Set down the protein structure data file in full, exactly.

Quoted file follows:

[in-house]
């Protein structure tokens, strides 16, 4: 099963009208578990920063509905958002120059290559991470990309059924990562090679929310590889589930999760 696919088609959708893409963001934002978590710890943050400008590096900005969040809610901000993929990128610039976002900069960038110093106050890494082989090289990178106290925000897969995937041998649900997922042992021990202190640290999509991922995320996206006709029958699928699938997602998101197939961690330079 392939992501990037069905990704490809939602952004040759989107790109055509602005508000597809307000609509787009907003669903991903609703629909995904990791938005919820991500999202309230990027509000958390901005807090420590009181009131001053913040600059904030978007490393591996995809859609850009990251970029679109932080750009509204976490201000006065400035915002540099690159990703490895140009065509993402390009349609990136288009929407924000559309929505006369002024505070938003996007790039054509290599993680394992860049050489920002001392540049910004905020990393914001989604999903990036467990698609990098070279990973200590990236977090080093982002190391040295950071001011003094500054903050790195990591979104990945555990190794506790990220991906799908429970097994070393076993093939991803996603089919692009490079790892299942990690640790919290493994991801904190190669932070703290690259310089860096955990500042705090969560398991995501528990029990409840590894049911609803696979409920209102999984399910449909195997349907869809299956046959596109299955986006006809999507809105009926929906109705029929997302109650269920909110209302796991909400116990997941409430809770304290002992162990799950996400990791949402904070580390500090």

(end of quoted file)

[in-house]
């Protein structure tokens, strides 16, 4: 099963009208578990920063509905958002120059290559991470990309059924990562090679929310590889589930999760 696919088609959708893409963001934002978590710890943050400008590096900005969040809610901000993929990128610039976002900069960038110093106050890494082989090289990178106290925000897969995937041998649900997922042992021990202190640290999509991922995320996206006709029958699928699938997602998101197939961690330079 392939992501990037069905990704490809939602952004040759989107790109055509602005508000597809307000609509787009907003669903991903609703629909995904990791938005919820991500999202309230990027509000958390901005807090420590009181009131001053913040600059904030978007490393591996995809859609850009990251970029679109932080750009509204976490201000006065400035915002540099690159990703490895140009065509993402390009349609990136288009929407924000559309929505006369002024505070938003996007790039054509290599993680394992860049050489920002001392540049910004905020990393914001989604999903990036467990698609990098070279990973200590990236977090080093982002190391040295950071001011003094500054903050790195990591979104990945555990190794506790990220991906799908429970097994070393076993093939991803996603089919692009490079790892299942990690640790919290493994991801904190190669932070703290690259310089860096955990500042705090969560398991995501528990029990409840590894049911609803696979409920209102999984399910449909195997349907869809299956046959596109299955986006006809999507809105009926929906109705029929997302109650269920909110209302796991909400116990997941409430809770304290002992162990799950996400990791949402904070580390500090």